It is clear that many of the values for beetle refractive index, which have been used to characterise optically the individual layers in beetle reflector systems, are not based on completely rigorous measurement techniques: most are based on the measurement of an average of two different values followed by an estimate of each individual value. These estimated values have then been used by different workers for many years. The technique we describe in this paper, and which is very widely used in other fields of optical characterisation [19

19. C. R. Lawrence, A. S. Martin, and J. R. Sambles “Surface plasmon polariton studies of highly absorbing Langmuir-Blodgett films,” Thin Solid Films 208,269–273 (1992) [CrossRef]

,20

20. P. Vukusic, J. R. Sambles, and J. D. Wright “Surface plasmon resonance characterisation of spin-deposited Phthalocyanine Films,” J Mater. Chem. 2(10),1105–1106 (1992) [CrossRef]

,21

21. P. Vukusic, R. J. Wootton, and J. R. Sambles “Remarkable iridescence in the hindwings of the damselfly Neurobasis chinensis chinensis (Linnaeus) (Zygoptera: Calopterygidae),” Proc. R. Soc. Lond. B 271,595–601 (2004) [CrossRef]

], is a significant improvement on the conventional methods used by earlier workers. By directly measuring absolute wavelength-dependent reflectivity, at many angles and under both linear polarisations (and not using an integrating sphere which corrupts the angle dependence of reflectivity data, and which has been shown to err away from absolute signal measurement), the technique provides a large number of sufficiently accurate optical data sets with which to significantly lift the degeneracy associated with optical fitting. In this way, the complex refractive indices of individual layers are accessible.

4. Conclusions

In this paper we described a complete method for producing wavelength-dependent optical reflectivity data using both linear polarisations and a range of angles of incidence. By using a combination of a broad band white light source and a range of laser sources we ensured that the reflection spectra recorded from the samples were calibrated absolutely, i.e. correspond to an accurate value between 0% and 100%. By simultaneously modelling 16 independent sets of these optical data using code based on recursive Fresnel formulae, the degeneracy of solutions to the fitting was significantly overcome and complex refractive indices of the layers in the system’s reflector were extracted.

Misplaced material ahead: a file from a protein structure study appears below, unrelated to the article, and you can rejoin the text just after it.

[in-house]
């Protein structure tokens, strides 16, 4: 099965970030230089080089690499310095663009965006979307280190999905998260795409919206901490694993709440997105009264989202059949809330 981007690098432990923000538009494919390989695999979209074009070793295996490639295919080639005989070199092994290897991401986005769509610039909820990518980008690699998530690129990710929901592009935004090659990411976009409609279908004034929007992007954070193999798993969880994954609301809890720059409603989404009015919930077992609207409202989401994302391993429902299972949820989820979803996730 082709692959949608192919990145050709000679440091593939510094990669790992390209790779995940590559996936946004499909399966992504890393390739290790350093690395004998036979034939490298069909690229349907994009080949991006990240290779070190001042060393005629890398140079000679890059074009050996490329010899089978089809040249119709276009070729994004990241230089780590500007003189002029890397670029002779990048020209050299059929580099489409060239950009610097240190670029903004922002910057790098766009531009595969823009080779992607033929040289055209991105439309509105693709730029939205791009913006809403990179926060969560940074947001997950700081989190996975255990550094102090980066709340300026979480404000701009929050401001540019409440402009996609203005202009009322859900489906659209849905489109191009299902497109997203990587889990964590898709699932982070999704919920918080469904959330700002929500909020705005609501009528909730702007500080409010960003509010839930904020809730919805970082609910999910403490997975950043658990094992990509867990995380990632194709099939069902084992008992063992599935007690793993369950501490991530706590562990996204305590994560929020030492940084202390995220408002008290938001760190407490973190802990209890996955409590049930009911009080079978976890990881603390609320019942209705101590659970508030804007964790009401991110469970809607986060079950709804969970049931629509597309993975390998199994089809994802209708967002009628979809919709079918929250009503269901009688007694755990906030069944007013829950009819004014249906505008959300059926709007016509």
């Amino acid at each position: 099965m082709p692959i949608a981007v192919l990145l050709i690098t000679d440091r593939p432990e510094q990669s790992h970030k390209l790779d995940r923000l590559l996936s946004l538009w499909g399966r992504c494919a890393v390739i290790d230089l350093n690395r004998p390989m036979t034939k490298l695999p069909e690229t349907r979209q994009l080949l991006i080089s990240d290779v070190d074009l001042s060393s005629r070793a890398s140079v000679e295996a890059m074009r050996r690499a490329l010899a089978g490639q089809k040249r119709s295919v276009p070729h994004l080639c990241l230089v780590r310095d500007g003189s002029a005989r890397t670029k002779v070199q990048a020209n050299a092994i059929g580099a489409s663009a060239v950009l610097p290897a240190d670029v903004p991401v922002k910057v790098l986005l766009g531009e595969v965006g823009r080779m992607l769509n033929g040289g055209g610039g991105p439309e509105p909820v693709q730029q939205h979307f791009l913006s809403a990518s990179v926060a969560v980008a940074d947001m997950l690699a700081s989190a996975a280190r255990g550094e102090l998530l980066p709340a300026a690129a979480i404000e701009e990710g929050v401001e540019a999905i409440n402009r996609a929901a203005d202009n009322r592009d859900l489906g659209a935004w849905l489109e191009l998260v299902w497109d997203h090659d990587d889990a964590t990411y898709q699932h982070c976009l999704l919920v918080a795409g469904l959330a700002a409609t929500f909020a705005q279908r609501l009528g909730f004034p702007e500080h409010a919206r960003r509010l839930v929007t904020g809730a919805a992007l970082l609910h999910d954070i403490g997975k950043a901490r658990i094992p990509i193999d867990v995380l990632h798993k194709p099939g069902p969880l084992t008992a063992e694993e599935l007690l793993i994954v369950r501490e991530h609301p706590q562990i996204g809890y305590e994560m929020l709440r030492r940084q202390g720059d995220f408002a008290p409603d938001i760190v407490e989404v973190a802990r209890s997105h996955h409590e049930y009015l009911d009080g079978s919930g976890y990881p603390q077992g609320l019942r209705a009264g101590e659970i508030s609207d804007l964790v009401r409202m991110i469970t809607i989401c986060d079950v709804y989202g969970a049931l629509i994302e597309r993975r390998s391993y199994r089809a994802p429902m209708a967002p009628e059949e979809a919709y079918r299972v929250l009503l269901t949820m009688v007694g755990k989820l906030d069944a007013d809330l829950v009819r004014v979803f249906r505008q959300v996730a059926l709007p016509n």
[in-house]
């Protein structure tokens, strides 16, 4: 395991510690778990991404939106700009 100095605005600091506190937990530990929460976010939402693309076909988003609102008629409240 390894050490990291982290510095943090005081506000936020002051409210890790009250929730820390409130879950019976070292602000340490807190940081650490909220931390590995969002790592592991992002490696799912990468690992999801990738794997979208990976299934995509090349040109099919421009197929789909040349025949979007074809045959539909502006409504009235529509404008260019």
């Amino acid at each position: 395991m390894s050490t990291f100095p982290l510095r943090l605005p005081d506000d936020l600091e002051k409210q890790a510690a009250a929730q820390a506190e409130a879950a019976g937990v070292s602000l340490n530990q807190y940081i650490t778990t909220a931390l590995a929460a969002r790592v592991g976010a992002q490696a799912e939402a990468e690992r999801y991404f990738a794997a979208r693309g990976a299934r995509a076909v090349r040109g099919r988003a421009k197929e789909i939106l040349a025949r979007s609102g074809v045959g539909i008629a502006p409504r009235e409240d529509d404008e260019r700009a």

References and links

1.

D. Mossakowski “Reflection measurements used in the analysis of structural colours of beetles,” J. Microsc. 116 part 3,351–364 (1979) [CrossRef]

2.

T. Hariyama, M. Hironaka, H. Horiguchi, and D. G. Stavenga in Structural Colors in Biological Systems, edited by S Kinoshita and S Yoshioka, ( Osaka University Press, 2004) p153–176.

3.

T.D. Schultz and G.D. Bernard “Pointillistic mixing of interference in tiger beetles,” Nature 337,72–73 (1989) [CrossRef]

4.

A.C. Neville and S. Caveney “Scarabeidae exocuticle as an optical analogue of cholesteric liquid crystals,” Biol. Rev. 44,531–562 (1969) [CrossRef] [PubMed]

5.

I. R. Hooper, P. Vukusic, and R. J. Wootton “A detailed optical study of the transparent wing membranes of the dragonfly Aeshna cyanea,” Opt. Express 14,4891–7 (2006) [CrossRef] [PubMed]

6.

A. R. Parker, D. R. McKenzie, and M. C. J. Large “Multilayer Reflectors in animals using green and gold beetles as contrasting examples,” J. Exp. Biol. 201,1307–1313 (1998)

7.

C. R. Lawrence, P. Vukusic, and J. R. Sambles “Grazing-incidence iridescence from a butterfly,” Appl. Opt. 41,437–441 (2002) [CrossRef] [PubMed]

8.

A.R. Spurr, “A low-viscosity epoxy resin embedding medium for electron microscopy,” J. Ultrastruct. Res. 26,31–431969 [CrossRef] [PubMed]

9.

P. Vukusic, J. R. Sambles, C. R. Lawrence, and R. J. Wootton “Quantified interference and diffraction in single Morpho butterfly scales,” Proc. R. Soc. London Ser. B 266,1403–1411 (1999) [CrossRef]

10.

J. Reitz, F. Milford, and R. ChristyFoundations of Electromagnetic Theory, 4th Edition, (Addison Wesley Publishing Company, 1998) p.462–469.

11.

G. D. Bernard and W. H. Miller “Interference filters in the corneas of Diptera,” Invest. Ophthalmol 7,416–434 (1968) [PubMed]

12.